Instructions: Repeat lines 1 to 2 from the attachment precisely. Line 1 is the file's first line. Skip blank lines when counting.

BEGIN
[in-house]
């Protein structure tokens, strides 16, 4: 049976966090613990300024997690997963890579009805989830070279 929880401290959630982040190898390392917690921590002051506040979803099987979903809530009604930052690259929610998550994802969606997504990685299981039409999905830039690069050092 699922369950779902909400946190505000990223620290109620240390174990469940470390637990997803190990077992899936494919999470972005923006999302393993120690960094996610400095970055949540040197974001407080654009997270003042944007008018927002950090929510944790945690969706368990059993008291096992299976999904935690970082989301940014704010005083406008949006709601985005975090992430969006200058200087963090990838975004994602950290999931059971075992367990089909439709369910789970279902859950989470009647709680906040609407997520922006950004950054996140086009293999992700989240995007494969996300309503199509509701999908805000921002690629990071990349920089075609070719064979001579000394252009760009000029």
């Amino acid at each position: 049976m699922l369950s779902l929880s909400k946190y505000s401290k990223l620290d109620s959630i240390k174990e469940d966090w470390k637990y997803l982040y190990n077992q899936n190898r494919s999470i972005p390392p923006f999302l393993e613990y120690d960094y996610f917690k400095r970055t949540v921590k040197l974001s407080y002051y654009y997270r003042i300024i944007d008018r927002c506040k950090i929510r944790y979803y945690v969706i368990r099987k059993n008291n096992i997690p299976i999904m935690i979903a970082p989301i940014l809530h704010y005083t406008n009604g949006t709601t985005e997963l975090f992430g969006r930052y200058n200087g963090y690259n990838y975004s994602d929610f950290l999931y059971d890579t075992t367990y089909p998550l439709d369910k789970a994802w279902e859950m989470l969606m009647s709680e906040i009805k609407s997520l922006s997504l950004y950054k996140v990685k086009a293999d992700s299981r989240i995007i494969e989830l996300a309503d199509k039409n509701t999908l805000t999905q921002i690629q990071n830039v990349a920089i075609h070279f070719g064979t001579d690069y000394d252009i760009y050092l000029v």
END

[in-house]
């Protein structure tokens, strides 16, 4: 049976966090613990300024997690997963890579009805989830070279 929880401290959630982040190898390392917690921590002051506040979803099987979903809530009604930052690259929610998550994802969606997504990685299981039409999905830039690069050092 699922369950779902909400946190505000990223620290109620240390174990469940470390637990997803190990077992899936494919999470972005923006999302393993120690960094996610400095970055949540040197974001407080654009997270003042944007008018927002950090929510944790945690969706368990059993008291096992299976999904935690970082989301940014704010005083406008949006709601985005975090992430969006200058200087963090990838975004994602950290999931059971075992367990089909439709369910789970279902859950989470009647709680906040609407997520922006950004950054996140086009293999992700989240995007494969996300309503199509509701999908805000921002690629990071990349920089075609070719064979001579000394252009760009000029």